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Wednesday, June 3, 2009

Pentagon Lies/ Barksdale Missile


CONS: Barksdale Missile Number Six: The Stolen Nuclear Weapon

  • Handling Violations
Violations of regulations concerning handling of the nuclear weapons in North Dakota are worse.

A sophisticated computerized tracking system is used for nuclear weapons. Multiple sign-offs are required to remove the weapons from their storage bunkers.

The AGM-129 Advanced Cruise Missile was designed to carry nuclear weapons. No non-nuclear warhead is available for this missile. So the only possible error could have been loading nuclear warheads on the missiles instead of practice dummies.

The practice warheads have standard blue and yellow signs declaring "Inert, non-nuclear". The nuclear warheads have at least three distinctive red warning signs. This error is therefore highly improbable, absent tampering with signage.

Nuclear weapons are transported from the storage bunker to the aircraft in a caravan that routinely includes vehicles with machine guns front and rear and guards with M-16s. All steps in the process are done under the watchful eyes of armed military police.

Rules require that at least two people jointly control every step of the process. If one person loses sight of the other, both are forced to the ground face-down and temporarily "placed under arrest" by observant security forces. All progress stops until inspections are made to assure the weapons weren't tampered with.

All nuclear weapons are connected to sophisticated alarm systems to prevent removal or tampering. They could only be removed from the storage bunker by turning the alarm off. And the squad commander clearly would not have authority to turn off the alarm.


  • The Impossible Mistake
Bluntly, the mistake of loading nuclear weapons on a combat aircraft in combat-ready position is simply not possible to make. Safeguards are far too stringent and far too many people would be involved. Particularly given that the mounting was in violation of policy that's been in place without exception for almost 40 years.

No discipline is expected to be meted out. The New York Times tried to imply the commanding general had been fired. Actually, the squad commander in charge of munitions crews at Minot was "relieved of duty pending an investigation". He has not been removed from his position or disciplined. The crews involved have been "temporarily decertified pending corrective actions or additional training" but have not been disciplined. No mention has been made of the wing commander.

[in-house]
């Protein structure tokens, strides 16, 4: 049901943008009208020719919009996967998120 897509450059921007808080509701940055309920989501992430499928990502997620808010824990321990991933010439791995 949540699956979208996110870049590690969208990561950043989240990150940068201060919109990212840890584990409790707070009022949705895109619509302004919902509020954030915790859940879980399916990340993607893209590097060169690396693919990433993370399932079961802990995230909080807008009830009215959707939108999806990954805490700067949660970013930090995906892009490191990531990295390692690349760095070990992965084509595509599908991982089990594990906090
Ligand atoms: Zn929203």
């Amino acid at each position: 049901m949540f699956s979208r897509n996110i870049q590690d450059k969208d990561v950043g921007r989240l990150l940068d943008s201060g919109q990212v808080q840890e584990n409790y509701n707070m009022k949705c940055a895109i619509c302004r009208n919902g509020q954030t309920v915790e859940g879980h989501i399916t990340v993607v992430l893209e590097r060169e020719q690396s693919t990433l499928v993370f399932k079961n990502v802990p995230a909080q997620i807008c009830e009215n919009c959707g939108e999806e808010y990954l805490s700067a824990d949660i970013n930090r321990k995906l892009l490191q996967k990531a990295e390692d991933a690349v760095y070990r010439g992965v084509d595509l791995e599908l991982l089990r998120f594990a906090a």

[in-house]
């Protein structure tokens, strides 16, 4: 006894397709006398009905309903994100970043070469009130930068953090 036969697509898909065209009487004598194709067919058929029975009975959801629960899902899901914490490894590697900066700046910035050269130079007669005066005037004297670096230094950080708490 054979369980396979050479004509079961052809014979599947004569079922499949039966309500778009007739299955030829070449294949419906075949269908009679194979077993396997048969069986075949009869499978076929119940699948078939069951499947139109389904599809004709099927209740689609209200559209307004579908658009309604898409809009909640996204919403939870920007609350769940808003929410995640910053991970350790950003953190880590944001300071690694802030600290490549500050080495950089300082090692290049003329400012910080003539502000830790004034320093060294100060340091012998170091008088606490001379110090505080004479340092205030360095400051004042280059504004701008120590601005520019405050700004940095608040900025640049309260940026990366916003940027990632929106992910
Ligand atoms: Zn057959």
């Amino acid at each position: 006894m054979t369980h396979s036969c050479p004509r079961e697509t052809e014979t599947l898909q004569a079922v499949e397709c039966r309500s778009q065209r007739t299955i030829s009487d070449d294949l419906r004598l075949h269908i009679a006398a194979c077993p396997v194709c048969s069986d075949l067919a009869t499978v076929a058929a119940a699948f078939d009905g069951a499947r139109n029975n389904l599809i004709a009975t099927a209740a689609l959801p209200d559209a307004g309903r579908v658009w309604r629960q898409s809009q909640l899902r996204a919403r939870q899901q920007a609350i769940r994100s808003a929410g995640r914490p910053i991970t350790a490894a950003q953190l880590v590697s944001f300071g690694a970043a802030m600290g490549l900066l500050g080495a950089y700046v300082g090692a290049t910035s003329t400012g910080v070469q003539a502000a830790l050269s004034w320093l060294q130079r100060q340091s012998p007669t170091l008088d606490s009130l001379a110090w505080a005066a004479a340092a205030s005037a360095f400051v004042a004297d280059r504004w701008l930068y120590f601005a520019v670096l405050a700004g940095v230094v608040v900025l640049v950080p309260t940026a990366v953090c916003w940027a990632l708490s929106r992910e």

Note carefully: These actions amount to nothing at all. The wing and squad commanders are still in place and the crews can easily be re-certified.


  • Successful Confusion
Washington's efforts to confuse the public have been successful. Attention has shifted from the crucial issue.

This news has already become non-news. The August 14 stand-down will momentarily become news, followed by announcements of more stringent restrictions, improved safeguards and additional training. The public always has been and always will be safe.


  • One of the major issues will be avoided:
Someone in an irregular chain of Air Force command authorized loading and transport of nuclear weapons.

And that would never have been done without a reason. Given the magnitude of regulatory violations involved, the reason must be extremely important.

The paramount issue will be avoided, if necessary with repetition of the reassurance that the Air Force was in control at all times. The weapons were only missing during the 3.5-hour flight.

At Barksdale, the missiles were considered to be unarmed items headed for modernization or the scrap heap, and of no particular importance. They were left unguarded for almost ten hours.

According to one report, almost ten hours were required for airmen at Minot AFB to convince superiors that the nuclear weapons had disappeared. According to information provided to Congress, this time lapsed before airmen at Barksdale "noticed" the weapons were present. News reports will continue to overlook this fact also.

Even here the focus is on time. The number of missiles and warheads issue was overlooked.

Early news reports spoke of five nuclear warheads loaded onto the bomber. Apparently, this information was provided from Barksdale.

That number was later updated to six weapons missing from Minot, apparently based on anonymous tips provided to Military Times by people at Minot. This information has also been forgotten.


  • Conclusion
Six nuclear weapons disappeared from Minot AFB in North Dakota.

Five nuclear weapons were discovered at Barksdale AFB in Louisiana.

Which leads to my chilling conclusion:

Someone, operating under a special chain of command within the United States Air Force, just stole a nuclear weapon.


  • What next?
The answer has been provided several times, most recently by CIA Director and General Michael Hayden. On September 7, dressed in full military uniform, Hayden told assembled members of the Council of Foreign Relations:

"Our analysts assess with high confidence that al-Qaida's central leadership is planning high-impact plots against the U. S. homeland."

"We assess with high confidence that al-Qaida is focusing on targets that would produce mass casualties, dramatic destruction and significant aftershocks."

An eye for an eye. Use of nukes will justify use of nukes. A perfect excuse to wage nuclear war against Iran.

I suspect Hayden is absolutely correct, except for his mistaken identification of the "central leadership" that is planning detonation of a nuclear weapon on American soil.....

ATS

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